Electric current through my mother’s brain. It was common in those days—
twin electrodes, a rubber gag so the patient could bite down. All manner
of troubles burned away.

Dark currents of transformation. Mum spent weeks in hospital. Sometimes
we went to visit. Mum smiled. When will you come home, Mum—
when will they let you come home?

In those days, electric fences made good neighbours. The land
did not speak unless spoken to. Water was caught behind stop banks,
confined to proper channels.

We drove to the beach, trailing behind stock trucks till they turned to the slaughter:
Mataura, Makarewa. Mum sat in the car and ate ice-cream. We dug ditches
till the cows came home.

Mustn’t complain, mustn’t grumble. She never quite recovered. Her balance
was affected. On a day of cloud and flood, I drove down to the waiting church,
the waiting crematorium.

Bite down on this. Bite down. Mother is waking, shaking free
from restraints too weak to hold her. Nurse, the tranquilliser, please.
Bite down, then smile and smile and smile.

Tim Jones lives in Te Whanganui-a-Tara Wellington. He was awarded the NZSA Peter and Dianne Beatson Fellowship in 2022. His recent books include the poetry collection New Sea Land (Mākaro Press, 2016) and climate fiction novella Where We Land (Cuba Press, 2019). His novel Emergency Weather is due to be published by Cuba Press in 2023.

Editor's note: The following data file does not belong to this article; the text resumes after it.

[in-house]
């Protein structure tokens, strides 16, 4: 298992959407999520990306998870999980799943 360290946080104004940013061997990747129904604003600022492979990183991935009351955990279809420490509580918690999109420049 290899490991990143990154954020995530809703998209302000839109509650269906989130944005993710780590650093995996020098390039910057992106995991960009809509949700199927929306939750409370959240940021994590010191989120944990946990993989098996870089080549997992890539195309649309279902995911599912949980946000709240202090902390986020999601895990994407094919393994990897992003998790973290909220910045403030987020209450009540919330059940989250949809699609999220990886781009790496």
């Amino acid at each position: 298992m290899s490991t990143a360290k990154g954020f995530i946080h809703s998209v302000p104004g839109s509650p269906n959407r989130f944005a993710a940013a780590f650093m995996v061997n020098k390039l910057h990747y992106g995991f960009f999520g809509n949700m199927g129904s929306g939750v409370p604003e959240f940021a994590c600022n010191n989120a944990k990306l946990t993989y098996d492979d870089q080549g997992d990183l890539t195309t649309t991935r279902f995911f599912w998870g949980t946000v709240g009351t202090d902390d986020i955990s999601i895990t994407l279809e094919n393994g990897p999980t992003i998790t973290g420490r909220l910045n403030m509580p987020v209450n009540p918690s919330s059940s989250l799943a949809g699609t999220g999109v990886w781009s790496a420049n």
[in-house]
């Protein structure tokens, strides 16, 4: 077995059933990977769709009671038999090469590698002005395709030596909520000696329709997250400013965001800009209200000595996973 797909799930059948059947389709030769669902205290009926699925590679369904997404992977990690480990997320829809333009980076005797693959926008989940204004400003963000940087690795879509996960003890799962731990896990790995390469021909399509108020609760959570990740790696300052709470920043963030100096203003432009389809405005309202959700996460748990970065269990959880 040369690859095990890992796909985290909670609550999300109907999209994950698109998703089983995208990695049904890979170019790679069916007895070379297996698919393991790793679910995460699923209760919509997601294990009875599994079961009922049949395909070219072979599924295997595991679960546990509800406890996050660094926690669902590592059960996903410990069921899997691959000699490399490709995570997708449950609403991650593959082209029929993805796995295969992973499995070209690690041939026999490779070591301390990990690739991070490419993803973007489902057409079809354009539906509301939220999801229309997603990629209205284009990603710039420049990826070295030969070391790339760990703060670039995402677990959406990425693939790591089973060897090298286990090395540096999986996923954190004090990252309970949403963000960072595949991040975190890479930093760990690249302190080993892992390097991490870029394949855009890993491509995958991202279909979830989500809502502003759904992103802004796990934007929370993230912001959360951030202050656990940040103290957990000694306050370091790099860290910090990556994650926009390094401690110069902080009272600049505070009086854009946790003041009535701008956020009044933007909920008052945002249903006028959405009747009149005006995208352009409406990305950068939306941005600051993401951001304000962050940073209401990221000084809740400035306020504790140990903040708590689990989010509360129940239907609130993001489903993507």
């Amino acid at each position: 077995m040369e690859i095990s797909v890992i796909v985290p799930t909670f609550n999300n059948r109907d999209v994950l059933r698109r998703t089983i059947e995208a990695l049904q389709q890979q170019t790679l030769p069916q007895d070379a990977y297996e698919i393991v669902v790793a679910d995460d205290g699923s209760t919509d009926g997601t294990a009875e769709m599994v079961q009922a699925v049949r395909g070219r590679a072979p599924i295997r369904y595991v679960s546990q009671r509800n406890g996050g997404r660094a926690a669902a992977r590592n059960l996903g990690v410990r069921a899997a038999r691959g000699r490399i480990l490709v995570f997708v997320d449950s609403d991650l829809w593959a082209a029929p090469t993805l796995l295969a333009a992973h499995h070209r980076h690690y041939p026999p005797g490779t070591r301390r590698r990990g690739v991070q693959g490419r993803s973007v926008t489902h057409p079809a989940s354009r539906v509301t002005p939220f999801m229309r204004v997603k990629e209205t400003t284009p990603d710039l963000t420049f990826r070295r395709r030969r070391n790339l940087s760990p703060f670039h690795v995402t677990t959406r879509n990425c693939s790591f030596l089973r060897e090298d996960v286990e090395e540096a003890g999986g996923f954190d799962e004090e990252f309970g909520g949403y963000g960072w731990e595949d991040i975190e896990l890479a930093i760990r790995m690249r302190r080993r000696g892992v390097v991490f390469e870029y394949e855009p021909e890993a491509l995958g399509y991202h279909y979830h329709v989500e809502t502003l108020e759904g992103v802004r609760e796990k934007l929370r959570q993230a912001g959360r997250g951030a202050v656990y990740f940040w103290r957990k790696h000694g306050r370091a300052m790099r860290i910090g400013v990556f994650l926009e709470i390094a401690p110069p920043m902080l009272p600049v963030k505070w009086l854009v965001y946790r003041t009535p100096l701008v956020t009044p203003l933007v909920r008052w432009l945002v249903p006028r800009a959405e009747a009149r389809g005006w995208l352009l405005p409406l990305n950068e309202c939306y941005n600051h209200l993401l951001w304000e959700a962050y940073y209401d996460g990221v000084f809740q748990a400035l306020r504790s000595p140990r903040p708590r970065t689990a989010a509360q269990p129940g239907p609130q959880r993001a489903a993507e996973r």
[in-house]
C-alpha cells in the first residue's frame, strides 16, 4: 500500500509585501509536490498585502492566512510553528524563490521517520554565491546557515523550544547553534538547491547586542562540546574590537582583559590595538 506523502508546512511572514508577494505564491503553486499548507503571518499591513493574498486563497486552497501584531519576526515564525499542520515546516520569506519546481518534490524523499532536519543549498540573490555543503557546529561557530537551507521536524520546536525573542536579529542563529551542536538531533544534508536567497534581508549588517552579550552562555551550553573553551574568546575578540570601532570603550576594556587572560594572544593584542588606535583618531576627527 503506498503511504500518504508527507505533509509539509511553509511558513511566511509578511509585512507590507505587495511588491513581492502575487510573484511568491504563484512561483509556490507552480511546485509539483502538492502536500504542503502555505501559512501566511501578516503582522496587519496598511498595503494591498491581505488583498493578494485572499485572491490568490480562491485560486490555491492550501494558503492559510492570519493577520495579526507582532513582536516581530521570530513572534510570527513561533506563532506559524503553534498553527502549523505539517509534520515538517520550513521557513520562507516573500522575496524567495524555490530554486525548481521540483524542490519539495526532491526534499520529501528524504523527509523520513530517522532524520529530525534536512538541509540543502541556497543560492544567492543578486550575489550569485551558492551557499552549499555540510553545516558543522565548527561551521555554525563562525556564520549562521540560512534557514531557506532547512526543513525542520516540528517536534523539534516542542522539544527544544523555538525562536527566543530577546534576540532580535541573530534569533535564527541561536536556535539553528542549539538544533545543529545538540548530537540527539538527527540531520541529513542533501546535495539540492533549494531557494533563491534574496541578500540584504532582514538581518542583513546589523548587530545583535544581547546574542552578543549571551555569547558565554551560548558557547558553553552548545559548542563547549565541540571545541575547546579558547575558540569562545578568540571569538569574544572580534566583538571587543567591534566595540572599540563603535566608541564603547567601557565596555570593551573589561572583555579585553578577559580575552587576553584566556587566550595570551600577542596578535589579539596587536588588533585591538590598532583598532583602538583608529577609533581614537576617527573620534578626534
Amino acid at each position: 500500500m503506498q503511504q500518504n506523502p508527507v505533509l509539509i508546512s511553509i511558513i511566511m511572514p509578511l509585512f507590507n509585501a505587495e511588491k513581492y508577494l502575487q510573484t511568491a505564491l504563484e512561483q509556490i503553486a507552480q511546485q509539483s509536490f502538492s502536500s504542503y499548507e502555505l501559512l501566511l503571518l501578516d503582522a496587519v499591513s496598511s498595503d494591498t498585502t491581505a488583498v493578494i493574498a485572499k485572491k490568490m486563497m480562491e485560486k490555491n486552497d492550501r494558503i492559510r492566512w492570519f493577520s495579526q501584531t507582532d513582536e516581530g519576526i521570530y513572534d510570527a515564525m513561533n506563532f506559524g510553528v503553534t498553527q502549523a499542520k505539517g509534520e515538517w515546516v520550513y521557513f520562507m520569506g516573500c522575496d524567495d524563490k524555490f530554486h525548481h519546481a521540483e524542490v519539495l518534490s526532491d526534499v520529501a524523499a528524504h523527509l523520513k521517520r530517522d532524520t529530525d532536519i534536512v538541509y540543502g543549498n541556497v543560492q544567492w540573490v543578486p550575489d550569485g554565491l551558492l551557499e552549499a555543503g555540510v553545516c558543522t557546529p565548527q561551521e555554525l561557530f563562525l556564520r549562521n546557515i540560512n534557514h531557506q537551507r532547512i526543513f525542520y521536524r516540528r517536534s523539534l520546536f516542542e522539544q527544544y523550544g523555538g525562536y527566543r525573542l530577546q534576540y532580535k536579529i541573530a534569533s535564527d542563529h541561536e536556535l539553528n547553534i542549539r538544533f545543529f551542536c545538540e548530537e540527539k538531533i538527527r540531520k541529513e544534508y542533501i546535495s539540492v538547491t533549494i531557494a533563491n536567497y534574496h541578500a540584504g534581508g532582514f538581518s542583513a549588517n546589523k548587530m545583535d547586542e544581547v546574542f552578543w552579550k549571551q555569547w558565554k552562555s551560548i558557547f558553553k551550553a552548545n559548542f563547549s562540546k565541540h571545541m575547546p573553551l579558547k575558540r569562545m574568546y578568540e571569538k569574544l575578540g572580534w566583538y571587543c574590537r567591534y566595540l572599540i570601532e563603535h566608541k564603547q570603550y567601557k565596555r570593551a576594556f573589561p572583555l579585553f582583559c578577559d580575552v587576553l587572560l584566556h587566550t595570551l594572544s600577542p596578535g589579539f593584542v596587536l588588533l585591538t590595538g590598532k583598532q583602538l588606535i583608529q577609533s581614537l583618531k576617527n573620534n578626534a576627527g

Tim comments: 'I was born in Lincolnshire, England, but my parents and I emigrated to Aotearoa when I was two. The separation from family did not help Mum's depression. After a few years in Christchurch and Haast, we moved to Southland: like Lincolnshire, the plains of Murihiku slope imperceptibly down to the sea.

The rural economy then was based on wool and frozen meat—the big dairy takeover was a couple of decades into the future. So often, in our little Fiat, we trailed behind trucks crammed full of panicked sheep, on their way to be slaughtered at the freezing works in Mataura or Makarewa: land to knife, knife to ship, then all the way back to England, to the place my parents capitalised as Home.

I wrote this poem in response to the Our Other Mother campaign—my thanks to Parents for Climate Aotearoa for the inspiration.'

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